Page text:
Strange, unprecedented and epic would all describe how 2017 played out for fishermen on Sabine Lake. As the famed Greek thinker and philosopher Socrates put it, “I know enough to know that I know nothing,” would pretty much sum up my year on the water. Virtually every program I hang my hat on included abnormal variations in some amount. The incredible swings in weather and water conditions forced fishermen to make changes and adapt on an almost daily basis. Throughout the craziness and uncertainty, the one solid and constant ingredient to the entire scenario was that redfish were always available. Floods, cold, extreme high or ultra-low tides made no difference to the redfish as they quickly became not only the savior of many trips but regained some much-needed respect and popularity among local and visiting anglers alike.
It's no secret that speckled trout steal the thunder in the fall and winter months on most bay systems and Sabine is no different. The standard late-summer and fall patterns almost always center around speckled trout as huge numbers of these fish begin to school and provide easy targets for anglers. Big trout begin to prowl the shallow flats and anglers seeking the biggest fish of a lifetime become consumed with locating and catching them. Redfish get kicked to the cellar while this is going on.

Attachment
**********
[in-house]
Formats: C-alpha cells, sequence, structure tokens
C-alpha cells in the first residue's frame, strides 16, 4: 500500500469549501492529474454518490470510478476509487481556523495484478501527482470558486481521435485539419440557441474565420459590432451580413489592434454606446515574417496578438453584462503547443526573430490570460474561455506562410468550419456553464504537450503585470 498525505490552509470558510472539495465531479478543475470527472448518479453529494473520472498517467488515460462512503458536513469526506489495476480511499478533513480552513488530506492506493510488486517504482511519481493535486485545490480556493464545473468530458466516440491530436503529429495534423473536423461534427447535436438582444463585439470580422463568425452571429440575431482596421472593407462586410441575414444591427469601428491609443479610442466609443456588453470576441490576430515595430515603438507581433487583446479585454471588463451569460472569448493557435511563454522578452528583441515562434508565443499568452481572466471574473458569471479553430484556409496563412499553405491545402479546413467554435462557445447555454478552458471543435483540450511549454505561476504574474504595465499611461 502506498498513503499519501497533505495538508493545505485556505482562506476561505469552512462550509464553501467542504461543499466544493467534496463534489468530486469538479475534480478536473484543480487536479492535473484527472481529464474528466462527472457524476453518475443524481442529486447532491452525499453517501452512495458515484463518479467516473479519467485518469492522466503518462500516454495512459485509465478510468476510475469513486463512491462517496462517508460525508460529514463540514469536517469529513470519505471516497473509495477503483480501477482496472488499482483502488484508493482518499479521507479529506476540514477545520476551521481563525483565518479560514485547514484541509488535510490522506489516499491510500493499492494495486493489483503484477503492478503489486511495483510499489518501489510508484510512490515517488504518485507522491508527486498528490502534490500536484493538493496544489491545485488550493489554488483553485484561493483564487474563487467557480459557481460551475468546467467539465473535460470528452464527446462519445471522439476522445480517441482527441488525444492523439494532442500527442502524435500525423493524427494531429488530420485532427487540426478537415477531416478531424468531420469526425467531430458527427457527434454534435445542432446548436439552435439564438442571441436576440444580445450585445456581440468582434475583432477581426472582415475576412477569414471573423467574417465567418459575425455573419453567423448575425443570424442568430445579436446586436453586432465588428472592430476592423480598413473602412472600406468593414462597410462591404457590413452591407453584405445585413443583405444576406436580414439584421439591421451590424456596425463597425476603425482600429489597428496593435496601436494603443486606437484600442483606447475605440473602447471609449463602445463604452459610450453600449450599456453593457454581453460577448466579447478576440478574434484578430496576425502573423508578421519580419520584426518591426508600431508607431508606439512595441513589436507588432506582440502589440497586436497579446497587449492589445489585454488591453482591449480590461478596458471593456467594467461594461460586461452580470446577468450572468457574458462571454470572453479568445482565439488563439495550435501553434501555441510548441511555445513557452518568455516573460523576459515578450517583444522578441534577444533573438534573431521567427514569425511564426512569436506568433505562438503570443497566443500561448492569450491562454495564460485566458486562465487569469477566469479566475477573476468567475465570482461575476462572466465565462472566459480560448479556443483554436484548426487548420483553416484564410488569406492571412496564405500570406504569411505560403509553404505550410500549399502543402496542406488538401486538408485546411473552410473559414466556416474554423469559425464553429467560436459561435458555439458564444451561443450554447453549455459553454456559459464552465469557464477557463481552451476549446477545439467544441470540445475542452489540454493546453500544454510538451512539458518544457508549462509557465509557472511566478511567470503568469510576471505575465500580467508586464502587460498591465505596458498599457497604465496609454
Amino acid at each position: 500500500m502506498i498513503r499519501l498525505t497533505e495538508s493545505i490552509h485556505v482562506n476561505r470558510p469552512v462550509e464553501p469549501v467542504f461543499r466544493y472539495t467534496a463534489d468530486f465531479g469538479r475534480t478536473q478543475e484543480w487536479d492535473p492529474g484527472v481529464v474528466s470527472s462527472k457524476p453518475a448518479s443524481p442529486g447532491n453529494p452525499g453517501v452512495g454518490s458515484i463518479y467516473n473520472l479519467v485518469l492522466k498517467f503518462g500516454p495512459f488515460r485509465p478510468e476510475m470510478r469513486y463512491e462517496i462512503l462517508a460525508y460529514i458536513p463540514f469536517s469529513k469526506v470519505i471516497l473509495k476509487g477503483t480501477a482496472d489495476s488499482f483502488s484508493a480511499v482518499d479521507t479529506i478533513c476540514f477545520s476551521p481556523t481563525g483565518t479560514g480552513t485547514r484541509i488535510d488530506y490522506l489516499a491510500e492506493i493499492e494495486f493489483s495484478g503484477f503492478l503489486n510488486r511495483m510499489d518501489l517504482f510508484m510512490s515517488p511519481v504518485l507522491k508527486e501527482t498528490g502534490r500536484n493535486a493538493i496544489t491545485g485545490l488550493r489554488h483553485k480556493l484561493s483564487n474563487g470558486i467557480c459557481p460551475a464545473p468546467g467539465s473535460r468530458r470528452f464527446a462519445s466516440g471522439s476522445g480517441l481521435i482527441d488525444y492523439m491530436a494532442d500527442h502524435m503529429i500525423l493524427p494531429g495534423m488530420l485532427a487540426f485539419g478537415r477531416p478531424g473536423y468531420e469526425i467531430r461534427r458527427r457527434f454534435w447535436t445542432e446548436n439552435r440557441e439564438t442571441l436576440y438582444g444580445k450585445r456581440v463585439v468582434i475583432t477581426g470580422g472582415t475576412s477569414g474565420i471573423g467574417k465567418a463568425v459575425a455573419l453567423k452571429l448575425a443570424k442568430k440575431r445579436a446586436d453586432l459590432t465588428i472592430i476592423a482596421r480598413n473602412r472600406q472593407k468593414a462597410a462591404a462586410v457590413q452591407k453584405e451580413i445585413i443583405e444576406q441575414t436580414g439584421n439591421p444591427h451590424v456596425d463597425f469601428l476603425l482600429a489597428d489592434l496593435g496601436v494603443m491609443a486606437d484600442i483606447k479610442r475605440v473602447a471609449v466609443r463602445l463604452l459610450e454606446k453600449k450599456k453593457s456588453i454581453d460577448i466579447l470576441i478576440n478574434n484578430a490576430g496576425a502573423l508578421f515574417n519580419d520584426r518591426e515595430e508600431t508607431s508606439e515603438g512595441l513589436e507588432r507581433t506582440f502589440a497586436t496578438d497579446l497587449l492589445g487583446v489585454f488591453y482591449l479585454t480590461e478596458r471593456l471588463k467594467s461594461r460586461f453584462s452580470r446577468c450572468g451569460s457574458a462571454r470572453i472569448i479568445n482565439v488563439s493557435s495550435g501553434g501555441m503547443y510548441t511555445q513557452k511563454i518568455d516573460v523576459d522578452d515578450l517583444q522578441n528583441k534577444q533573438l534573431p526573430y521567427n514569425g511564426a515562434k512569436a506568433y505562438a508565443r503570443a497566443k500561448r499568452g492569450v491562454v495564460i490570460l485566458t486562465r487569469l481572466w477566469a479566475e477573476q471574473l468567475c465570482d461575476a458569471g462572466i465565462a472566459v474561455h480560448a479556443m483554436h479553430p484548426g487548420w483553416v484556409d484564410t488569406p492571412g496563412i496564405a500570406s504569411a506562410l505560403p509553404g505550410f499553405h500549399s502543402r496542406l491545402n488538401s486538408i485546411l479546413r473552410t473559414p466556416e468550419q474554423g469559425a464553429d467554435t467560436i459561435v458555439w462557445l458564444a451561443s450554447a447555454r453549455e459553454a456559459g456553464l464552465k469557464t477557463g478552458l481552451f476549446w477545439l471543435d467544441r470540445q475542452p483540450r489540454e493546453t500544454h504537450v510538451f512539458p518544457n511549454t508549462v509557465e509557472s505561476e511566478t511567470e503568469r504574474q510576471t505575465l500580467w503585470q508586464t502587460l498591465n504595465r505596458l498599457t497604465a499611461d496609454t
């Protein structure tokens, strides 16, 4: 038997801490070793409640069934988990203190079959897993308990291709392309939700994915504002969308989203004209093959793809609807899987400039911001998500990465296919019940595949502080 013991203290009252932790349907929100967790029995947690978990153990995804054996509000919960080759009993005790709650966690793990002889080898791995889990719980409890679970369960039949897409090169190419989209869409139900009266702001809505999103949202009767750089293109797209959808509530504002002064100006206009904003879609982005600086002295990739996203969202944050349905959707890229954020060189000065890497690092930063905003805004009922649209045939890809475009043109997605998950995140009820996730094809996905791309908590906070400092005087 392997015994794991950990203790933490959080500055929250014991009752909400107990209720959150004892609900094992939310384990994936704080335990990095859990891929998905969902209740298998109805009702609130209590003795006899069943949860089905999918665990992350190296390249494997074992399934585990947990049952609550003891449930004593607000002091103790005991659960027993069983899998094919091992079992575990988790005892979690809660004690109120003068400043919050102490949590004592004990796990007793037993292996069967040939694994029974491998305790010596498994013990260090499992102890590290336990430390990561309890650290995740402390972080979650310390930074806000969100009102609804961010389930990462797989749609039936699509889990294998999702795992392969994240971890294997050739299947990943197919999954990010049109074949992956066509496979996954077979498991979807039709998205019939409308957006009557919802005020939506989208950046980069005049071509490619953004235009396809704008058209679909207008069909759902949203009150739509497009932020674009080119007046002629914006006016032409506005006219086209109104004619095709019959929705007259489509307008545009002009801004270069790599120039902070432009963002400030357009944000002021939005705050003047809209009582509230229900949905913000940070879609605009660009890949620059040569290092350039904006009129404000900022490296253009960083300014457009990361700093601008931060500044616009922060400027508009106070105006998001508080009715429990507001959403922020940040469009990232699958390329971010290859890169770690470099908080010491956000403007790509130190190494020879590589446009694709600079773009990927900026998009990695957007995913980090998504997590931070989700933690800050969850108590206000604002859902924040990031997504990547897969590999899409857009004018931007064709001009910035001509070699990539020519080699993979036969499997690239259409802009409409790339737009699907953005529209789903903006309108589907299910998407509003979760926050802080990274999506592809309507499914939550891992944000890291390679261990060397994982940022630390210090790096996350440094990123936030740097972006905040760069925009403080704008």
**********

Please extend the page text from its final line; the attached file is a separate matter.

November brings the flounder run as the flatfish exit the marshes and bays, heading toward the gulf where they spawn. Again, the redfish get shoved out of the limelight. Later, in the dead of winter, big trout again take center stage as every angler brave or crazy enough to fish wretched weather conditions become badly afflicted with big trout fever. And, you guessed it, redfish get shunned. All that was normal until 2017, when trout got scarce and suddenly the redfish became the belle of the ball.
When it comes to redfish there really are very few secrets – only blunt and honest truth. The redfish is the blue collar, lunchbox-toting workhorse of the bay that lacks the glamour to be recognized on the same level as their speckled cousins and delectable southern flounder.
Redfish are not subtle and very little they do could be considered delicate, they’re just a bunch of copper-hued brutes built to eat and pull. One of my favorite descriptions of redfish came from Doug Pike when he was writing for the Houston Chronicle outdoors section. A mythical tale of an 8-pound redfish and 8-pound largemouth bass, tied tail-to-tail in a tug of war. During the struggle the redfish pulled so hard it turned the bass inside out, and then turned around and ate it. As you might expect, the hate mail from the B.A.S.S. guys flowed like a river but, in the end, they really knew the fictional story was pretty close to the truth. Very few, if any, fish in the bay can stand up pound for pound against the power of a red. Period.